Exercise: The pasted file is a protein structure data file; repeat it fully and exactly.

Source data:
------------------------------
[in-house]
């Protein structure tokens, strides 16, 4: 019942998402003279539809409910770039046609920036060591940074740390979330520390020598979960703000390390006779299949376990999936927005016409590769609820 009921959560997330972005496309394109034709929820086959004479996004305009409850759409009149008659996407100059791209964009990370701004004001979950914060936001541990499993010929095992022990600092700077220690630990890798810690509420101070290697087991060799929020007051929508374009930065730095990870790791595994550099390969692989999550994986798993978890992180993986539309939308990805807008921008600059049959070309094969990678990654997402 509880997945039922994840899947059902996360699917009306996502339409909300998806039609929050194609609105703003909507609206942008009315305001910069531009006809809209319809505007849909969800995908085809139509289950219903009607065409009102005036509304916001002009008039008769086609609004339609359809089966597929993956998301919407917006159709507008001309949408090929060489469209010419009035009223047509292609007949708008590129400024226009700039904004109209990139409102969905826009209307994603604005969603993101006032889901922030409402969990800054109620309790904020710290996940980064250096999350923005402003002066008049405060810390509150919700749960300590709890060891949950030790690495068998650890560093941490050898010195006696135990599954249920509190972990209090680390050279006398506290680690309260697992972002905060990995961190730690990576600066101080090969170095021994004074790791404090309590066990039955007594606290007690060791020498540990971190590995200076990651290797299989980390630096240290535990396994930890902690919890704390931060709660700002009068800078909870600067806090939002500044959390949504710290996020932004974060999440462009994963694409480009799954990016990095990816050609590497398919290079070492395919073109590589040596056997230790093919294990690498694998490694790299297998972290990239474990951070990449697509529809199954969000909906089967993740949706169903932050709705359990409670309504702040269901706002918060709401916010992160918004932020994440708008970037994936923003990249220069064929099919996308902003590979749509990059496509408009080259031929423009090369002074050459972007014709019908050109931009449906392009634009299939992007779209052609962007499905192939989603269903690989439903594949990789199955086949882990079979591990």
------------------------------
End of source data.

[in-house]
């Protein structure tokens, strides 16, 4: 019942998402003279539809409910770039046609920036060591940074740390979330520390020598979960703000390390006779299949376990999936927005016409590769609820 009921959560997330972005496309394109034709929820086959004479996004305009409850759409009149008659996407100059791209964009990370701004004001979950914060936001541990499993010929095992022990600092700077220690630990890798810690509420101070290697087991060799929020007051929508374009930065730095990870790791595994550099390969692989999550994986798993978890992180993986539309939308990805807008921008600059049959070309094969990678990654997402 509880997945039922994840899947059902996360699917009306996502339409909300998806039609929050194609609105703003909507609206942008009315305001910069531009006809809209319809505007849909969800995908085809139509289950219903009607065409009102005036509304916001002009008039008769086609609004339609359809089966597929993956998301919407917006159709507008001309949408090929060489469209010419009035009223047509292609007949708008590129400024226009700039904004109209990139409102969905826009209307994603604005969603993101006032889901922030409402969990800054109620309790904020710290996940980064250096999350923005402003002066008049405060810390509150919700749960300590709890060891949950030790690495068998650890560093941490050898010195006696135990599954249920509190972990209090680390050279006398506290680690309260697992972002905060990995961190730690990576600066101080090969170095021994004074790791404090309590066990039955007594606290007690060791020498540990971190590995200076990651290797299989980390630096240290535990396994930890902690919890704390931060709660700002009068800078909870600067806090939002500044959390949504710290996020932004974060999440462009994963694409480009799954990016990095990816050609590497398919290079070492395919073109590589040596056997230790093919294990690498694998490694790299297998972290990239474990951070990449697509529809199954969000909906089967993740949706169903932050709705359990409670309504702040269901706002918060709401916010992160918004932020994440708008970037994936923003990249220069064929099919996308902003590979749509990059496509408009080259031929423009090369002074050459972007014709019908050109931009449906392009634009299939992007779209052609962007499905192939989603269903690989439903594949990789199955086949882990079979591990």